KÄHKÖNEN Mika University of Helsinki

Impacts of Nano-Er, Nano-Dy, Er, and Dy to the Growth of Basidiomycetous Fungi and the Production of Oxidative Enzymes

Co-authors KINNUNEN Anu, HATAKKA Annele

Nanoscience has produced many new materials, which may cause deleterious impacts in the microbial functioning of the soil. Erbium (Er) and Dysprosium (Dy) are rare earth elements which have specific uses in new nanotechnology, e.g. nano-Er is used in semiconductors and nano-Dy in data storage applications. They will be gradually distributed to the environment. Basidiomycetous fungi produce non-specific extracellular oxidative enzymes, laccases and peroxidases, which are essential for carbon cycling by breaking down lignin containing plant residues and manmade xenobiotic compounds. The aim was to test effects of nano-Er, nano-Dy, bulk-Er and bulk-Dy (5-50 mg/ kg) to the growth and oxidative enzyme production of basidiomycetous fungi. Six selected fungi grew on the malt extract agar plates containing ABTS (2,2'-azino-bis(3-ethylbenzothiazoline-6-sulphonic acid)) as indicator of oxidative enzyme production. The radial growth of the litter-decomposing fungus Agrocybe praecox and the edible mushrooms Pleurotus ostreatus and Stropharia rugosoannulata decreased 5-60 % with tested compounds. The growth of the wood-rotting white-rot fungus Phlebia radiata was more sensitive to nano-Dy than bulk-Dy. Decreased colour formation showed that the production of oxidative enzymes decreased with A. praecox, P. ostreatus, P. radiata and the white-rot fungus Trametes pubescens in the presence of nano- and bulk-Er. Colour zone with S. rugosoannulata decreased more with nano-Er than bulk-Er and with nano-Dy than bulk-Dy. Tested metals caused undesirable impacts to the fungal growth and enzyme activities, which would be a sign of their weakened ability to degrade plant residues and xenobiotics in the nano-metal contaminated soil or waste disposal areas.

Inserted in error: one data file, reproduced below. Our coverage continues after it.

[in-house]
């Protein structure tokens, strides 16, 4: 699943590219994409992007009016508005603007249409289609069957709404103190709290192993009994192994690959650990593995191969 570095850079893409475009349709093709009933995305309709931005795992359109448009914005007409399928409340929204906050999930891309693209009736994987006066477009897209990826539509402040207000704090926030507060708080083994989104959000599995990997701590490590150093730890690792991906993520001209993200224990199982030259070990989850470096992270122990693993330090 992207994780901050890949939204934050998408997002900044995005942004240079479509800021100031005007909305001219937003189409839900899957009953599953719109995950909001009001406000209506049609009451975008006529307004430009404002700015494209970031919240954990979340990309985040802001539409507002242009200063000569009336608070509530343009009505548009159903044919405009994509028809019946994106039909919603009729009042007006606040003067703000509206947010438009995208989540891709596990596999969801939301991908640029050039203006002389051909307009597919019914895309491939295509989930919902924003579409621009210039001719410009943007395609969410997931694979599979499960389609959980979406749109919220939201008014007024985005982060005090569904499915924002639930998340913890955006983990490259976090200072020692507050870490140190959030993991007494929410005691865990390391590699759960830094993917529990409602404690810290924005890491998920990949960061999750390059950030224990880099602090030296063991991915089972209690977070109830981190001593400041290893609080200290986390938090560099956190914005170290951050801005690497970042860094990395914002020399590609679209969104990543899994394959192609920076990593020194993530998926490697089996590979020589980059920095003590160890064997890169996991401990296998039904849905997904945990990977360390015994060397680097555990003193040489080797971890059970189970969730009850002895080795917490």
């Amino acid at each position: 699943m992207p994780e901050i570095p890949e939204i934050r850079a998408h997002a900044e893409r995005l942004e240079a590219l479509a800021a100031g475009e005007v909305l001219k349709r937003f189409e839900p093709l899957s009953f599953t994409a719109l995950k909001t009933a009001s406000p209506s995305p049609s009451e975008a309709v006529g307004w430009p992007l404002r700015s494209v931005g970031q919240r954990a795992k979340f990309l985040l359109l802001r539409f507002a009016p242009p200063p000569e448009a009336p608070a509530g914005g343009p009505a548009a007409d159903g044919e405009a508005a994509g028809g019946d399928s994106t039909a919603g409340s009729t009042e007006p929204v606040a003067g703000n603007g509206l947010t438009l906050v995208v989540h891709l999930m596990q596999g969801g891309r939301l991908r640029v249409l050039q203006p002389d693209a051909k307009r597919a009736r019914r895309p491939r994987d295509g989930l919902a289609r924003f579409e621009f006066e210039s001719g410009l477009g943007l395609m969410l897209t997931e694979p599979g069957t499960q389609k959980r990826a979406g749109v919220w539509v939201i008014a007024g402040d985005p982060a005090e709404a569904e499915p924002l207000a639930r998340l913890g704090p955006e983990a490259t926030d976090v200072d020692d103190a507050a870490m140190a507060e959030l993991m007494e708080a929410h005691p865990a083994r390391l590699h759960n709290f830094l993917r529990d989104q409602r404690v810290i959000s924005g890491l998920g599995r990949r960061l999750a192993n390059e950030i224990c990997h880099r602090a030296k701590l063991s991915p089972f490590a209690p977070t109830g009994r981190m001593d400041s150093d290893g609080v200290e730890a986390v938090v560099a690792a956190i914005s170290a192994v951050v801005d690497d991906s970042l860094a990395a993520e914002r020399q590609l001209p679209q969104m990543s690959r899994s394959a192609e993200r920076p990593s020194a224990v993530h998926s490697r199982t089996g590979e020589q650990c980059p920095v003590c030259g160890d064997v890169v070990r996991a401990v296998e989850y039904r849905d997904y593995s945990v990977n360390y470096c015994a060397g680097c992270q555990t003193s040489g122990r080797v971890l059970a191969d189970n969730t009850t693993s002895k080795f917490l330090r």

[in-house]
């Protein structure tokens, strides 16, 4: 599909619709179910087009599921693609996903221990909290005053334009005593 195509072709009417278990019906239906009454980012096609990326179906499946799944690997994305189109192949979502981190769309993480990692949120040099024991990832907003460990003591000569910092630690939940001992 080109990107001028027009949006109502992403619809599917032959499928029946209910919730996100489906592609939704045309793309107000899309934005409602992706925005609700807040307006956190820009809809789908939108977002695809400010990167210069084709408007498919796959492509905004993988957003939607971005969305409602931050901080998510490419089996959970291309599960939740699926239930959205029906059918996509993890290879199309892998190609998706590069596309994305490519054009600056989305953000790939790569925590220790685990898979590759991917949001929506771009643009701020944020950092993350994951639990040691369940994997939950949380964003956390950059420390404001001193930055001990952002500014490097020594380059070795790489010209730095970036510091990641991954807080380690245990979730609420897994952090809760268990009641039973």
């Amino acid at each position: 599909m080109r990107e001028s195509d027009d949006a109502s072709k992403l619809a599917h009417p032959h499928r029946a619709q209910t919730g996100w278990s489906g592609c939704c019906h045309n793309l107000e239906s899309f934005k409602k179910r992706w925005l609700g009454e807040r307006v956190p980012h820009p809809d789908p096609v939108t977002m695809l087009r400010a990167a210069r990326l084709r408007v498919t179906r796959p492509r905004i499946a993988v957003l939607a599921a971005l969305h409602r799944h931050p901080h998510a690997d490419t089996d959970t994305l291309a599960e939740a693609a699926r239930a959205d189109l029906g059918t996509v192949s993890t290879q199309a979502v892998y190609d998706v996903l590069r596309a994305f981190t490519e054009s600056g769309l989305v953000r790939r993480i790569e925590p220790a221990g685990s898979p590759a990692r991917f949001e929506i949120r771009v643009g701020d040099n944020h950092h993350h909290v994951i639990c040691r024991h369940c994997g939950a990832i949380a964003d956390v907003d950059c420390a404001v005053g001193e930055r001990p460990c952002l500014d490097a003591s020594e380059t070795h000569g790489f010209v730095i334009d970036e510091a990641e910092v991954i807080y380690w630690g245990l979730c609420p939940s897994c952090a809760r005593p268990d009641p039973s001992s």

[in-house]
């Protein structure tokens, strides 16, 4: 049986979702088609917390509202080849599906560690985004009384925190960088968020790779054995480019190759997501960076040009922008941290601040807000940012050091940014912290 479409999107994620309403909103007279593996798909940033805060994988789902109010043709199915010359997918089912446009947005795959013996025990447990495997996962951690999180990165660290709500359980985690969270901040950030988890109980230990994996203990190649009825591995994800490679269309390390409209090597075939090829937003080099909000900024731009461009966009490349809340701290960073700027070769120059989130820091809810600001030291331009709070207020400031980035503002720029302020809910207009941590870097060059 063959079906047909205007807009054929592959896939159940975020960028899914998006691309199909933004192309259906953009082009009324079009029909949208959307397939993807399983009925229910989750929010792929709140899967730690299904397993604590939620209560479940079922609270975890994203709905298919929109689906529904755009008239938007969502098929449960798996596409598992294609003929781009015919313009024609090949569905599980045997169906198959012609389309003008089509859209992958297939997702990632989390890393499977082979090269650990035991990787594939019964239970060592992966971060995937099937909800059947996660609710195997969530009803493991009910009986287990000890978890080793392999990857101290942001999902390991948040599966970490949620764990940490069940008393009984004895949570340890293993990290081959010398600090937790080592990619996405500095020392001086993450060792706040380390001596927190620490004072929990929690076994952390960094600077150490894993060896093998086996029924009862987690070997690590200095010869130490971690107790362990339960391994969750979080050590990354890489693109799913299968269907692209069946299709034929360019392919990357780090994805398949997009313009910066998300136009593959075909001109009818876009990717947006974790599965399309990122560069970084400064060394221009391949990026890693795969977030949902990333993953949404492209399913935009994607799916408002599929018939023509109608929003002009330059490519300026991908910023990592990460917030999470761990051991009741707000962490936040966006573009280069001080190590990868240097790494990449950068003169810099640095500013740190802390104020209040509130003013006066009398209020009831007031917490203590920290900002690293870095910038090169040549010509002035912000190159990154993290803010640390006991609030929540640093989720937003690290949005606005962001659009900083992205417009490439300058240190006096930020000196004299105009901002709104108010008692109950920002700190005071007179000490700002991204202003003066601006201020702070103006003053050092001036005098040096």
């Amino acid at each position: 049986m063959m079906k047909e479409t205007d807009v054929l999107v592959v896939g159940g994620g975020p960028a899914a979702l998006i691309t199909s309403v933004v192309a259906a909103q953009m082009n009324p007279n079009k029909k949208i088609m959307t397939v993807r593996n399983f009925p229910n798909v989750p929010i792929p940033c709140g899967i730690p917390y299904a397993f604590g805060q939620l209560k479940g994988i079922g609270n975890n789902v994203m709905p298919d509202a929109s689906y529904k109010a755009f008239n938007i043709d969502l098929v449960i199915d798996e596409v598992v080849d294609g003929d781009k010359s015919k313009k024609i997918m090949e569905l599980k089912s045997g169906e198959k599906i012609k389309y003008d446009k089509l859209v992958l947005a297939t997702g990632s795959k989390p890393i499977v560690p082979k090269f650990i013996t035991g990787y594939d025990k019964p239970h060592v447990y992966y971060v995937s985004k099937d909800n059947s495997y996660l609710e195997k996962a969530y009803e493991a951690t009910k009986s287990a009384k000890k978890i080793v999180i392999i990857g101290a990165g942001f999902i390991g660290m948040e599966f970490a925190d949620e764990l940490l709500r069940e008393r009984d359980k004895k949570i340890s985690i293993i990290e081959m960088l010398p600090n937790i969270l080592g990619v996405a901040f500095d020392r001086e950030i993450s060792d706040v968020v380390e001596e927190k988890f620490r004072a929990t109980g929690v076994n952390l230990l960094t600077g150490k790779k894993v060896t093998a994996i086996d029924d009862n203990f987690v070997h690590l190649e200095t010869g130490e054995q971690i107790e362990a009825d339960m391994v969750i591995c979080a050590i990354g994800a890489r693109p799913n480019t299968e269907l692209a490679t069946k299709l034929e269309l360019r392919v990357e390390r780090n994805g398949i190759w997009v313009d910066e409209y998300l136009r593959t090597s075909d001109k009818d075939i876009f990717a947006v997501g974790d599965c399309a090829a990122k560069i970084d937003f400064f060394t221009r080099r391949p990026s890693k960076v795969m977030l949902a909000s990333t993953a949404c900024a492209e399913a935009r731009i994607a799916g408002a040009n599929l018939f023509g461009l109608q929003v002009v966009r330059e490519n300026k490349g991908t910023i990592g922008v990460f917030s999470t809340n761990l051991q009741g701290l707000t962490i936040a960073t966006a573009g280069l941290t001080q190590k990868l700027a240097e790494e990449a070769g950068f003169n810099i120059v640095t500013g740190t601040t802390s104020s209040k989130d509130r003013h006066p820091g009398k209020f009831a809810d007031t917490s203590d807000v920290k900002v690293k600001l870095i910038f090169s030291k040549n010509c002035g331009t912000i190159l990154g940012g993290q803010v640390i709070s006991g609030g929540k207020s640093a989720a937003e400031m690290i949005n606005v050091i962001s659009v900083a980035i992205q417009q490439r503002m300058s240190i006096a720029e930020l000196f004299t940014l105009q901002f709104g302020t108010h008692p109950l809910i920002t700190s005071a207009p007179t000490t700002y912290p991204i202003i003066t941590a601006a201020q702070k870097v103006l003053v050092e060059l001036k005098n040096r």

Back